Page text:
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For a very long time sex determination was based off a simple theory introduced in the early 1900s which uses chromosomal makeup as the determinant for sex. Under this theory the presence of a Y chromosome determines whether a cell is male or female. More specifically, male cells are composed of an X and Y chromosome, while female cells are composed of two X chromosomes. This theory led scientists to believe that the Y chromosome must carry male determining genes; and this belief has served as the basis for research since then. Ultimately, this research has shown that sex determination is much more complicated than it seemed at first take. While this outdated, binary model could be used to explain the sexes of most humans, exceptions to this rule have been known for a very long time. Intersex conditions or disorders of sexual development are the terms given to people today who are born with anatomical or physiological traits that break the binary boundary between sexes. Although relatively uncommon, people born with intersex conditions do exist, and more and more research is being uncovered to explain these unusual variances.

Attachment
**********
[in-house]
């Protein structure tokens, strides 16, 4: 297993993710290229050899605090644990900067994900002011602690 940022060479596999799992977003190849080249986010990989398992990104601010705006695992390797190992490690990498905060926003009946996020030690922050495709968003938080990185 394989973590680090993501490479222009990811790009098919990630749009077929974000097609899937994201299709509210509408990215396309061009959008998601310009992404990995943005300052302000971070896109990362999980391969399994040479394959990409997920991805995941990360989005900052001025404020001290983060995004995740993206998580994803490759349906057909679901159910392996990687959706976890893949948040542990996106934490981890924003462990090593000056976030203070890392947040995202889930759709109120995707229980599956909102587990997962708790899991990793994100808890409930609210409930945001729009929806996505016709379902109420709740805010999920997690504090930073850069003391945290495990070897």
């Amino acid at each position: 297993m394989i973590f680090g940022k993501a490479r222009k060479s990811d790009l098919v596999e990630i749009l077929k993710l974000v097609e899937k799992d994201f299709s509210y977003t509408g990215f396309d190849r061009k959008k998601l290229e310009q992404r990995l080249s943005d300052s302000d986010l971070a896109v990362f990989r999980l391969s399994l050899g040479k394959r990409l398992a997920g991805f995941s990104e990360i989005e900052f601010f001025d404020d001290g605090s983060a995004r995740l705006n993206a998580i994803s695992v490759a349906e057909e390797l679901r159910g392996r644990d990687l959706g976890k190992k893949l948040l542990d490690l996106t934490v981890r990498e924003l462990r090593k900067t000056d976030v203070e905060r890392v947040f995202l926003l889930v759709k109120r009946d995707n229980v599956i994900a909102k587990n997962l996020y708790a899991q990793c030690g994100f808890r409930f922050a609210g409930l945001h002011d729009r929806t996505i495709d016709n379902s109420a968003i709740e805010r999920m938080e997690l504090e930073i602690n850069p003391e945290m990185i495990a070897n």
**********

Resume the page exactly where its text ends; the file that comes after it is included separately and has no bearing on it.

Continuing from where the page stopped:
Sexual development can be understood in a series of stages. In the first stage, we deal with chromosomal sex, which is determined when the sperm from one parent meets the egg from the other parent. Typically, an X or Y chromosome-bearing sperm fertilizes the egg, creating either a male or female. This is the basis of the sex chromosome theory. However, in rare instances, the egg or sperm may not fit this traditional chromosomal makeup, either lacking a sex chromosome or having an extra. This would result in an embryo with the chromosomal makeup XXY, XYY, or XO. In just the first stage of sexual development we can see that a binary structure is unfitting.